7 tips for keeping customer loyalty

  • By Josh Hall
  • 8 March 2010
With the right nurturing you can keep customer loyalty for life

The strongest loyalty is born out of love

Customer loyalty is one of the most important assets any business can hope to have. Repeat custom is by far the most profitable kind; conversions from existing customers require a much lower marketing spend than those from new clients. As a result, you should work as hard as possible to keep hold of your customers far beyond their first sale.

Customer retention can be difficult and is a continuous task. Your tactics will depend, to a great extent, on the nature of your business and your knowledge of your customers. In some businesses, for example, customers might not be expected to make a purchase more than once every couple of years; it may therefore be counterproductive to attempt to pressure them into returning more frequently.

However, there are a few tips and techniques that you can use to help make sure that, regardless of your customer lifecycle, your firm is foremost in your clients’ minds when they come to need the products or services you provide again.

Concentrate on customer service

You can never hope to develop loyalty unless the experience you are providing your customers is a good one to begin with. Customer service is at the heart of any successful company.

Do not presume that customers will return because of the strength of your product alone. Instead, think about ways in which you can make the client or customer’s experience more enjoyable, and ensure that they leave with a good impression of your organisation.

Build up rapport

Customers are significantly more likely to return to your business if they feel they have developed a personal connection with you or your staff. If they feel that they are personally valued, and that they are liked, they will keep coming back.

Of course, the first step here is to learn your customer’s name. If you have face-to-face contact, try to engage them in non-invasive conversation about their personal life; this will provide you with a talking point for future encounters.

Train train train

If you employ staff who are likely to come into contact with your customers, make sure that they are trained to recognise particularly important individuals. Where possible, ensure that they know the names of your key customers and can easily recognise them. This will help the customer feel valued throughout the organisation.

Flexibility is key

As your relationship with the customer begins to develop, they may begin to ask for services that you do not generally offer. Wherever it is feasible, you should be prepared to try and fulfil these requests. Be prepared to go ‘off menu’ for valued clients; they have invested their trust and spent their money in your organisation, and they will expect some flexibility on your part in return.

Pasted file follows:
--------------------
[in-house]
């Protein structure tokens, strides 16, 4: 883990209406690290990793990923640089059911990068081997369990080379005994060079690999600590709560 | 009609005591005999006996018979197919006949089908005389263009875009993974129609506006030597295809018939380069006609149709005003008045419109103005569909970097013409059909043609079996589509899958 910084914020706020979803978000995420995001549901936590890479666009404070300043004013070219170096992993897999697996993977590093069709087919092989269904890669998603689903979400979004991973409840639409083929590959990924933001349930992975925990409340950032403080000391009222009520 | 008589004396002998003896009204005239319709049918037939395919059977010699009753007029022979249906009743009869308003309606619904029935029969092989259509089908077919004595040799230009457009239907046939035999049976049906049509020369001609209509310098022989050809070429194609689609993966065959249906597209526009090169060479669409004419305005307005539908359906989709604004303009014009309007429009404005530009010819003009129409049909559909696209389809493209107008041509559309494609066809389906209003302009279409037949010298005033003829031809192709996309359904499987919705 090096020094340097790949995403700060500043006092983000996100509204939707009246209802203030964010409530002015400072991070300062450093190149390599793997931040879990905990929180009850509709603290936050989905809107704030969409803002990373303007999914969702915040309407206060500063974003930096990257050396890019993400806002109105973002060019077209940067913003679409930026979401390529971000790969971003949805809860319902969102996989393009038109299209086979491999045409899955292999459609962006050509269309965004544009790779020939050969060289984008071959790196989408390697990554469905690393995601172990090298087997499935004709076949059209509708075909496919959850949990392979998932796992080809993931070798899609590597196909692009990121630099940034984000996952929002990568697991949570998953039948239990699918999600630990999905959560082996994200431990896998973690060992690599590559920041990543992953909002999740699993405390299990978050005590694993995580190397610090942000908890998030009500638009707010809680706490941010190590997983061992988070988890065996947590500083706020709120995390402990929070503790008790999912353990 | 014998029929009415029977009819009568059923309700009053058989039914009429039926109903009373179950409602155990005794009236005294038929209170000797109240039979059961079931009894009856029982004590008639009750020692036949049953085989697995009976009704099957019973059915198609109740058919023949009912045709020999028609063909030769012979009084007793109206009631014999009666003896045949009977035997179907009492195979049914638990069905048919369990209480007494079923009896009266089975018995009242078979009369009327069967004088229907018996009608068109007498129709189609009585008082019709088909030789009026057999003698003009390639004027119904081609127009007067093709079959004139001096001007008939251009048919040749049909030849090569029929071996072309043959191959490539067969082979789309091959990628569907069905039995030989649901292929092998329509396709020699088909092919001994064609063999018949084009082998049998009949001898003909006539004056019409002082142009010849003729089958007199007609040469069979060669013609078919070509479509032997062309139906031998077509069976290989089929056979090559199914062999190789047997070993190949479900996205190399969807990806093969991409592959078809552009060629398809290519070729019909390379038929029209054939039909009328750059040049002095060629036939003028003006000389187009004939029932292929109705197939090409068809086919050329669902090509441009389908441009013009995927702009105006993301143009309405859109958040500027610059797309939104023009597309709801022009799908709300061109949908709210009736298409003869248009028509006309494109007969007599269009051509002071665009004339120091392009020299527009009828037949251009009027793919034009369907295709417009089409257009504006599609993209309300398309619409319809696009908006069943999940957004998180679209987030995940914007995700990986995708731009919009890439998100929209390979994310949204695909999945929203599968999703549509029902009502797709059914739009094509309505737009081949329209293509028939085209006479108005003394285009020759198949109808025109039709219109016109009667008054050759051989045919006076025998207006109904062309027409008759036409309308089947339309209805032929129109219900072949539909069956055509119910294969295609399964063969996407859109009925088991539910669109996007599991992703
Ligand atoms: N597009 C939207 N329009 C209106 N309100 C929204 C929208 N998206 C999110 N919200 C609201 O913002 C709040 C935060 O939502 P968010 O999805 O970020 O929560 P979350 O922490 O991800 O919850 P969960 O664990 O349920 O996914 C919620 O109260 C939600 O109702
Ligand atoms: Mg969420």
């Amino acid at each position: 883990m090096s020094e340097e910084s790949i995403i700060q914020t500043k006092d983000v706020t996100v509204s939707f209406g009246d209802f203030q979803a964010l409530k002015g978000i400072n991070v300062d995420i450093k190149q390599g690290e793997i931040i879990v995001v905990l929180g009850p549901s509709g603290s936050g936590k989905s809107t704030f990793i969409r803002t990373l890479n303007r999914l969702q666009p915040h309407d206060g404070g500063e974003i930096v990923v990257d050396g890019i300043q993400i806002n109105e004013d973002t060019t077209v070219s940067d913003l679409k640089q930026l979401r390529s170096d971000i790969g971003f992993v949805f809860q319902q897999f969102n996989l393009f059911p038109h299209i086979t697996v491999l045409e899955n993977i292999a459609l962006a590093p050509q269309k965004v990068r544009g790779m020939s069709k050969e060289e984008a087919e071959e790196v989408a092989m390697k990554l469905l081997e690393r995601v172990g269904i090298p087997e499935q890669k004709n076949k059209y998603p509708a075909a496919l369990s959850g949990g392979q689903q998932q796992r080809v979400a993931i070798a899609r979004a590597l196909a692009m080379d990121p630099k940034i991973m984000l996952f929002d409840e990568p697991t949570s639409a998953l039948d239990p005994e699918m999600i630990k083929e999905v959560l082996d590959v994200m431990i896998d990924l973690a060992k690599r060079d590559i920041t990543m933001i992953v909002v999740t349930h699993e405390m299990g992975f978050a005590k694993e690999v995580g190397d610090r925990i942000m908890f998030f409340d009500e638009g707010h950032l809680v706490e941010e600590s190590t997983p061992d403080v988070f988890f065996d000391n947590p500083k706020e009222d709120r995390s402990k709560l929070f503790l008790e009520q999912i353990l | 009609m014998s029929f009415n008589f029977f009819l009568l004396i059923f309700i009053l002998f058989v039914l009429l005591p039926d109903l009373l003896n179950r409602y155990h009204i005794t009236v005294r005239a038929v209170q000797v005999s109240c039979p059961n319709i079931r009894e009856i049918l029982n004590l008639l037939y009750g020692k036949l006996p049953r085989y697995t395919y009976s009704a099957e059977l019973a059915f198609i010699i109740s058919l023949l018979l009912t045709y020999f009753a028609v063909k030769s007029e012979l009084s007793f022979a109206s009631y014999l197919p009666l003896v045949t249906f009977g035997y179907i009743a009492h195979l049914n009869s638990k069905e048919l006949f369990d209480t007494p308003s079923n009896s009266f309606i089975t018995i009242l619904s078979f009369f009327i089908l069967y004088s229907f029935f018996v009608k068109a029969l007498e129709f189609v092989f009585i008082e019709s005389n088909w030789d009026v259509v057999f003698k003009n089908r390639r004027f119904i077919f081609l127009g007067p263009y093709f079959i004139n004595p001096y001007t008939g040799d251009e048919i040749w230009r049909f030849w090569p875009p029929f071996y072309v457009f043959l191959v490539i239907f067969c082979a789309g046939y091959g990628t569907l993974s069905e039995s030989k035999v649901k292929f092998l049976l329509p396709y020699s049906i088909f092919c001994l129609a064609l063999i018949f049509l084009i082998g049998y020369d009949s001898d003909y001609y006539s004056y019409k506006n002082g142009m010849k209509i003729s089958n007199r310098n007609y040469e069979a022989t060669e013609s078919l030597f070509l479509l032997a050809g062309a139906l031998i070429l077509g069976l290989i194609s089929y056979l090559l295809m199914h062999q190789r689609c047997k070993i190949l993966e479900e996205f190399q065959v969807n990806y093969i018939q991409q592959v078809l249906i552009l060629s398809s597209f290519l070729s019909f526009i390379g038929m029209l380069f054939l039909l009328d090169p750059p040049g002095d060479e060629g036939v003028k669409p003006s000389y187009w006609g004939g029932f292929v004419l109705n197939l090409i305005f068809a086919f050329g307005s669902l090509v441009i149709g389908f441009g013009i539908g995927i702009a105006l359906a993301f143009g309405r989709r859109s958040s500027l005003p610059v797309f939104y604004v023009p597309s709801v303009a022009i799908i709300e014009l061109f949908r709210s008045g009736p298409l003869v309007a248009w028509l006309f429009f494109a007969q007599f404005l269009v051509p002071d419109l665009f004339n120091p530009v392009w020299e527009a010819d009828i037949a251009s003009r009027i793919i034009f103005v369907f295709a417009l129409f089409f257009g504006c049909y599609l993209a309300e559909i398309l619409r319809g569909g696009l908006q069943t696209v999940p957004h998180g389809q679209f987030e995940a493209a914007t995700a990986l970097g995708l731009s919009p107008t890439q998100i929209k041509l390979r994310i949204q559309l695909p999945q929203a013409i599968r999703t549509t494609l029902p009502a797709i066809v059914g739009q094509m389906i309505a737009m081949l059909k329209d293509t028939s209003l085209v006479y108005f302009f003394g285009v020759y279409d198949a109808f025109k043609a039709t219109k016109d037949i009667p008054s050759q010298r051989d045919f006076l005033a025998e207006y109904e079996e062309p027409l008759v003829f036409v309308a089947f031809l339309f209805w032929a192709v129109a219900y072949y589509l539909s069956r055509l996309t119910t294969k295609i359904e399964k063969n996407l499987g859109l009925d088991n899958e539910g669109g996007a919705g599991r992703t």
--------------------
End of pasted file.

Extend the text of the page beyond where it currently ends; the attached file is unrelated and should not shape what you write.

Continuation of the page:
Accept margin cuts

If you are to offer increased flexibility, you must also be willing to accept lower profit margins from return customers. Some customers will expect trade prices or some sort of discount in return for their loyalty.

Of course, there are limits to this rule. You must be able to reach a balance between encouraging repeat custom and maintaining your profits.

Incentives

If you have a large customer base, you may wish to consider operating a formal incentives scheme. This need not be complex. For example, if you run a coffee shop you might place loyalty cards by the till, and stamp the card each time a customer makes a purchase. Ten stamps might entitle them to a coffee on the house. Alternatively, if you run a more general retail business, you might choose to offer rewards for purchases over a certain value.

Learn when to say goodbye

Finally, as a business manager it is vital that you understand when it is no longer in your interests to hold onto a customer. This might sound counter-intuitive, but there is often little point in bending over backwards to maintain a relationship with a customer that contributes little to your business.

If you often find yourself on the receiving end of unreasonable demands from a customer or, as is often the case, find that you are doing work either at or below cost, you should seriously consider whether or that that is a relationship that you wish to continue. Remember that every hour you spend dealing with a customer like this is an hour that you could otherwise be spending generating profit.

Building customer loyalty should be an important element of any firm’s business plan. It is vital that you cultivate lasting relationships with your customers and clients if you are to remain as profitable as possible. Above all, remember that your customers are individuals – treat them as such and they will keep coming back.

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